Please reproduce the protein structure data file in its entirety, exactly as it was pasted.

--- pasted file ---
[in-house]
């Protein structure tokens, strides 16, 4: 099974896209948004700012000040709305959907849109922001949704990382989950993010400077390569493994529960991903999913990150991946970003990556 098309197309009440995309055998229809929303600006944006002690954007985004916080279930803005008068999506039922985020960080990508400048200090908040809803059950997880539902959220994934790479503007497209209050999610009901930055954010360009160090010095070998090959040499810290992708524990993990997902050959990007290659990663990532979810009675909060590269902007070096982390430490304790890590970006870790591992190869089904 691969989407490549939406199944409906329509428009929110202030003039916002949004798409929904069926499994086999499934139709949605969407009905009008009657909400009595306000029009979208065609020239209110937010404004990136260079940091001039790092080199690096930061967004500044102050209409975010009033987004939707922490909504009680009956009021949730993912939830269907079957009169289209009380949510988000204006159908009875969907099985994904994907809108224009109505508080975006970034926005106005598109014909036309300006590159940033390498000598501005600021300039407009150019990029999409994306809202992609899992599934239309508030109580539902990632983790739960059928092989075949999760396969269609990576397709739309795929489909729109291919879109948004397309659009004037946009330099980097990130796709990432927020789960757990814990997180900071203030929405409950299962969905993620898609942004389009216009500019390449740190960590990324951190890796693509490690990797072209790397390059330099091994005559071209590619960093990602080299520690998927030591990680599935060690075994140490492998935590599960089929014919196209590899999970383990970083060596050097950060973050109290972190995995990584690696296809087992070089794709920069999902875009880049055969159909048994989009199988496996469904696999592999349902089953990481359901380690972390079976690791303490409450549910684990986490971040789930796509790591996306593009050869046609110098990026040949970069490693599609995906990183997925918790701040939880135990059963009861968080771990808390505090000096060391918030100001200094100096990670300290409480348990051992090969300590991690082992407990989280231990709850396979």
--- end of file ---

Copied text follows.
[in-house]
């Protein structure tokens, strides 16, 4: 099974896209948004700012000040709305959907849109922001949704990382989950993010400077390569493994529960991903999913990150991946970003990556 098309197309009440995309055998229809929303600006944006002690954007985004916080279930803005008068999506039922985020960080990508400048200090908040809803059950997880539902959220994934790479503007497209209050999610009901930055954010360009160090010095070998090959040499810290992708524990993990997902050959990007290659990663990532979810009675909060590269902007070096982390430490304790890590970006870790591992190869089904 691969989407490549939406199944409906329509428009929110202030003039916002949004798409929904069926499994086999499934139709949605969407009905009008009657909400009595306000029009979208065609020239209110937010404004990136260079940091001039790092080199690096930061967004500044102050209409975010009033987004939707922490909504009680009956009021949730993912939830269907079957009169289209009380949510988000204006159908009875969907099985994904994907809108224009109505508080975006970034926005106005598109014909036309300006590159940033390498000598501005600021300039407009150019990029999409994306809202992609899992599934239309508030109580539902990632983790739960059928092989075949999760396969269609990576397709739309795929489909729109291919879109948004397309659009004037946009330099980097990130796709990432927020789960757990814990997180900071203030929405409950299962969905993620898609942004389009216009500019390449740190960590990324951190890796693509490690990797072209790397390059330099091994005559071209590619960093990602080299520690998927030591990680599935060690075994140490492998935590599960089929014919196209590899999970383990970083060596050097950060973050109290972190995995990584690696296809087992070089794709920069999902875009880049055969159909048994989009199988496996469904696999592999349902089953990481359901380690972390079976690791303490409450549910684990986490971040789930796509790591996306593009050869046609110098990026040949970069490693599609995906990183997925918790701040939880135990059963009861968080771990808390505090000096060391918030100001200094100096990670300290409480348990051992090969300590991690082992407990989280231990709850396979």